of energy charges at base price of primary and secondary fuel
and the fuel price adjustment.

Features of Transmission Tariff in MYT Regulations

1.22 The DERC has provided an incentive to the Transmission Licensee
for achieving a higher level of annual transmission system
availability vis-à-vis the target level specified by the DERC. This
is in line with the practice followed by CERC for determination of
transmission tariff.

Features of Distribution Tariff in MYT Regulations

Segregation of Wheeling and Retail Supply Business

1.23 The DERC has approved a framework recognising the necessity
to consider the “retail supply business” and the “network
business” of the distribution licensees separately. The DERC will
determine separate components of the distribution tariff as:

(a) Wheeling Tariff, to recover the cost of “network business” -

will reflect Capital Servicing Costs (depreciation, interest on
loans, interest on working capital and return on equity),
O&M costs (employee costs, R&M costs, A&G costs), and
related network business costs (true-ups, incentives,

(b) Retail Supply Tariff, to recover the power purchase costs,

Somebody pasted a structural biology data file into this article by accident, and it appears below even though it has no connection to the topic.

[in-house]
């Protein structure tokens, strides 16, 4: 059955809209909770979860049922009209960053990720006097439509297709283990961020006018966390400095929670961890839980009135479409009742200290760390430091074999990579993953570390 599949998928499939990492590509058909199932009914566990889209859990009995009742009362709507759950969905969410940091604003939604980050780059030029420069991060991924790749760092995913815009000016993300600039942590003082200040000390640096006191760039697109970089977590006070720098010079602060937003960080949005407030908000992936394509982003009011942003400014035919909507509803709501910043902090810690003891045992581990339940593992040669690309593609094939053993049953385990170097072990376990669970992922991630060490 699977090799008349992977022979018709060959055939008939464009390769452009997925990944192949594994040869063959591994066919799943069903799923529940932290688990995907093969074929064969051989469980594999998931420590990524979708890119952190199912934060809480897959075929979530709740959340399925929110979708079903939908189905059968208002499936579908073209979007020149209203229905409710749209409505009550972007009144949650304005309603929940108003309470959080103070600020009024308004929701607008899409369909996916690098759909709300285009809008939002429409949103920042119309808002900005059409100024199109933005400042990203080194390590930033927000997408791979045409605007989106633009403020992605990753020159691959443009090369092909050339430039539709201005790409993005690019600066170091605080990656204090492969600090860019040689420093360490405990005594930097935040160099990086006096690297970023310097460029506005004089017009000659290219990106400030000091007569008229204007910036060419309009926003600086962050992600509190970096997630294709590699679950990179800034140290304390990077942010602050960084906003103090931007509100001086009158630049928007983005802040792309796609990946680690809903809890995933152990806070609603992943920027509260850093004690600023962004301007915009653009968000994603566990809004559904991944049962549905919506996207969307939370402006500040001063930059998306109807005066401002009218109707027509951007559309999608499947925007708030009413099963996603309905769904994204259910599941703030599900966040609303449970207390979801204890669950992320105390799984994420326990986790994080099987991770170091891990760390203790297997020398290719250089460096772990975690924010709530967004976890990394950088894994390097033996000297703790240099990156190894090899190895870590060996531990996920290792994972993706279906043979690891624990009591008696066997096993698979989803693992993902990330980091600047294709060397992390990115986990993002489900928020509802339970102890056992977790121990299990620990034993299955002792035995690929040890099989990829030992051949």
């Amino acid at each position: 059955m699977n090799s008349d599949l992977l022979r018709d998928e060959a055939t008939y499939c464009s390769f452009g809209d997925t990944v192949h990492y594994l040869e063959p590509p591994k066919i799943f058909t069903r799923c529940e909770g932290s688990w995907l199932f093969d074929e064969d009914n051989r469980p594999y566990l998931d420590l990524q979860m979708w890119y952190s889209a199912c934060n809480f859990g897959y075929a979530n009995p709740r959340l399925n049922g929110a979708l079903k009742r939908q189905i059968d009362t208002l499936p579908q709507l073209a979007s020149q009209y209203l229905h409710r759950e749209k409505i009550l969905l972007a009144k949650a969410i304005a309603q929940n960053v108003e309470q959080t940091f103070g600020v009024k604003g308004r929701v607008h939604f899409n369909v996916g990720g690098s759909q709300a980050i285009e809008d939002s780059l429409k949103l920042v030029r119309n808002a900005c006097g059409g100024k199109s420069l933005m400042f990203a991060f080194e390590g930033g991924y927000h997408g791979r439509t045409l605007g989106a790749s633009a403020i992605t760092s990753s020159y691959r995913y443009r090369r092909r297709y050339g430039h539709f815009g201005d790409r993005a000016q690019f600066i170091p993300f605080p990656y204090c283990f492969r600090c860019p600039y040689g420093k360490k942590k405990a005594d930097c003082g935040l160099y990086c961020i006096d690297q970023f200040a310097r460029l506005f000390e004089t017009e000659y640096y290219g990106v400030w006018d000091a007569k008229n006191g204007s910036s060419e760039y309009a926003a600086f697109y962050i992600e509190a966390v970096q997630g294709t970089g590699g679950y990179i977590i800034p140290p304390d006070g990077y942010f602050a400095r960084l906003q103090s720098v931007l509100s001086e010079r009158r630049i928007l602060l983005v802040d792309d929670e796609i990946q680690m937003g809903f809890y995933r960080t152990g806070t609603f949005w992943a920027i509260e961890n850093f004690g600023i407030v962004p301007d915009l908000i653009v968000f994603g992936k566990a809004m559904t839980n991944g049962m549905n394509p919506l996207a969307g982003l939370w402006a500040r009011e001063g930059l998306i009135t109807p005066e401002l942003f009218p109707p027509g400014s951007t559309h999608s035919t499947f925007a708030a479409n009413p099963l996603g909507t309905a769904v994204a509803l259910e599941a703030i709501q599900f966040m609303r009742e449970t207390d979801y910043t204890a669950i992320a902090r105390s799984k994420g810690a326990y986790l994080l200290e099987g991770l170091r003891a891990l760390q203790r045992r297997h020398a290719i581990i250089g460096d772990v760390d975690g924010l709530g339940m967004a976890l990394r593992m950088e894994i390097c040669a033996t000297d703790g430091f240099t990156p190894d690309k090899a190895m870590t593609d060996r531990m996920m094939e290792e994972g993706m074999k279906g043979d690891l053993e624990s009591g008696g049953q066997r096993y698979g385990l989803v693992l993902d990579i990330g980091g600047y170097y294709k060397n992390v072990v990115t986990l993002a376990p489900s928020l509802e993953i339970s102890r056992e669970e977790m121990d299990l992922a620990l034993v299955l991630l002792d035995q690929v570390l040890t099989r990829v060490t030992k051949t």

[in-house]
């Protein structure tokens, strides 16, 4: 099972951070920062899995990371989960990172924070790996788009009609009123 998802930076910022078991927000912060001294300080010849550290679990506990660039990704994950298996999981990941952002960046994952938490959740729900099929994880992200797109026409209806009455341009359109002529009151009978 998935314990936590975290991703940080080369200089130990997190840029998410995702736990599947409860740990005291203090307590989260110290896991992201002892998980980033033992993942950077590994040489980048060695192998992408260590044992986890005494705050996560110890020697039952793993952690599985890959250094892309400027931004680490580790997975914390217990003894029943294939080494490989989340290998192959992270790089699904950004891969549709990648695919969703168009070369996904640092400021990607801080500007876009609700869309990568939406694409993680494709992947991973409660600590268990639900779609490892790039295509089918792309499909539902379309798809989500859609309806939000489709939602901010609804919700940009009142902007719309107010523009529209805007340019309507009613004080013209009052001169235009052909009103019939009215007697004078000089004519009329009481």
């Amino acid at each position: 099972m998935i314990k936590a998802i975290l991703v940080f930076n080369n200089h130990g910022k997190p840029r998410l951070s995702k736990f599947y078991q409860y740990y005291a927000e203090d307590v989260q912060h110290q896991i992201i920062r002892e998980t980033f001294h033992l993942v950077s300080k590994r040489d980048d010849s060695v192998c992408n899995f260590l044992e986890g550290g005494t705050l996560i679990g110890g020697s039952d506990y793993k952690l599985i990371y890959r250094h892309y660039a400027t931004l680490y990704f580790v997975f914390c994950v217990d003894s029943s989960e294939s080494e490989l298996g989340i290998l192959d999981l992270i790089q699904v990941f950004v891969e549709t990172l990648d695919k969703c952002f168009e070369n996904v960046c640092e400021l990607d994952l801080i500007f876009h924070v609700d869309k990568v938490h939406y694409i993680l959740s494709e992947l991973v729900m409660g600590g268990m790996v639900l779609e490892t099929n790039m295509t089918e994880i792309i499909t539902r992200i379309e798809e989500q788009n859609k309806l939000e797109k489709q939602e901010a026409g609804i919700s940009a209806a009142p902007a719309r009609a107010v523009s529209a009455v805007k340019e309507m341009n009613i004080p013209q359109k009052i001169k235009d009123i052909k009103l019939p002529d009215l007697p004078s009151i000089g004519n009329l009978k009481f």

transmission costs, any other costs clearly attributable to
the supply business, distribution losses, and cross

1.24 This segregation will be useful to determine non-discriminatory

tariff for consumers permitted open access under Section 42 of
the Act.

Sales Projections
1.25 The Regulations envisage that the sales quantum and consumer
mix are dependent to a large extent on factors beyond the
control of the licensee.

1.26 In view of recognising the need for providing universal service

obligations, energy sales have been considered as uncontrollable
for the first Control Period.

AT&C Loss reduction during the first Control Period/Policy Direction Period
1.27 During the first Control Period (2002-07) Policy Direction Period,
Delhi adopted AT&C loss (Aggregate Technical and Commercial
Loss) as a measure of efficiency which measured the difference
between units input into the distribution system and the units for